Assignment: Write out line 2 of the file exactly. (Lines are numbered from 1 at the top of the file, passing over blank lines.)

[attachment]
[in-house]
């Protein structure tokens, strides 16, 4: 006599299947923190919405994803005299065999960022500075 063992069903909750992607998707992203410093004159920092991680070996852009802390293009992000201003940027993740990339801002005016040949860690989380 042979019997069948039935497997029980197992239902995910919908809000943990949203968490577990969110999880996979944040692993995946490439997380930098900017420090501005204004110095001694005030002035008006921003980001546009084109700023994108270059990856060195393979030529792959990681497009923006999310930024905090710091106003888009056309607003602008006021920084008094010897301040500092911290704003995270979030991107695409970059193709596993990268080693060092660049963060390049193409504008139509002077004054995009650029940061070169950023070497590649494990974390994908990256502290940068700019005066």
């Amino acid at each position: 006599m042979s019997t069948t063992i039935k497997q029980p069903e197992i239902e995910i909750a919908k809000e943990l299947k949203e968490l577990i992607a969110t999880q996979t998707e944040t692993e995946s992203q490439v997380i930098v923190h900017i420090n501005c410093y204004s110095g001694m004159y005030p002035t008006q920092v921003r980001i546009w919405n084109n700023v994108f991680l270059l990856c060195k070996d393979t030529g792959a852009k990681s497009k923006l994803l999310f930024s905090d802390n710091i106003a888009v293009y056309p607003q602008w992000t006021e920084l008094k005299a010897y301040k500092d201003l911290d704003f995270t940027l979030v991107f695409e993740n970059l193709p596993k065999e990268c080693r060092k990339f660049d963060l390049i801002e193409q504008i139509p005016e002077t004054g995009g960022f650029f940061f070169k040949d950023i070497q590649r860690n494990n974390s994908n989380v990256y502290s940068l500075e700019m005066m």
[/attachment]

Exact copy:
């Protein structure tokens, strides 16, 4: 006599299947923190919405994803005299065999960022500075 063992069903909750992607998707992203410093004159920092991680070996852009802390293009992000201003940027993740990339801002005016040949860690989380 042979019997069948039935497997029980197992239902995910919908809000943990949203968490577990969110999880996979944040692993995946490439997380930098900017420090501005204004110095001694005030002035008006921003980001546009084109700023994108270059990856060195393979030529792959990681497009923006999310930024905090710091106003888009056309607003602008006021920084008094010897301040500092911290704003995270979030991107695409970059193709596993990268080693060092660049963060390049193409504008139509002077004054995009650029940061070169950023070497590649494990974390994908990256502290940068700019005066």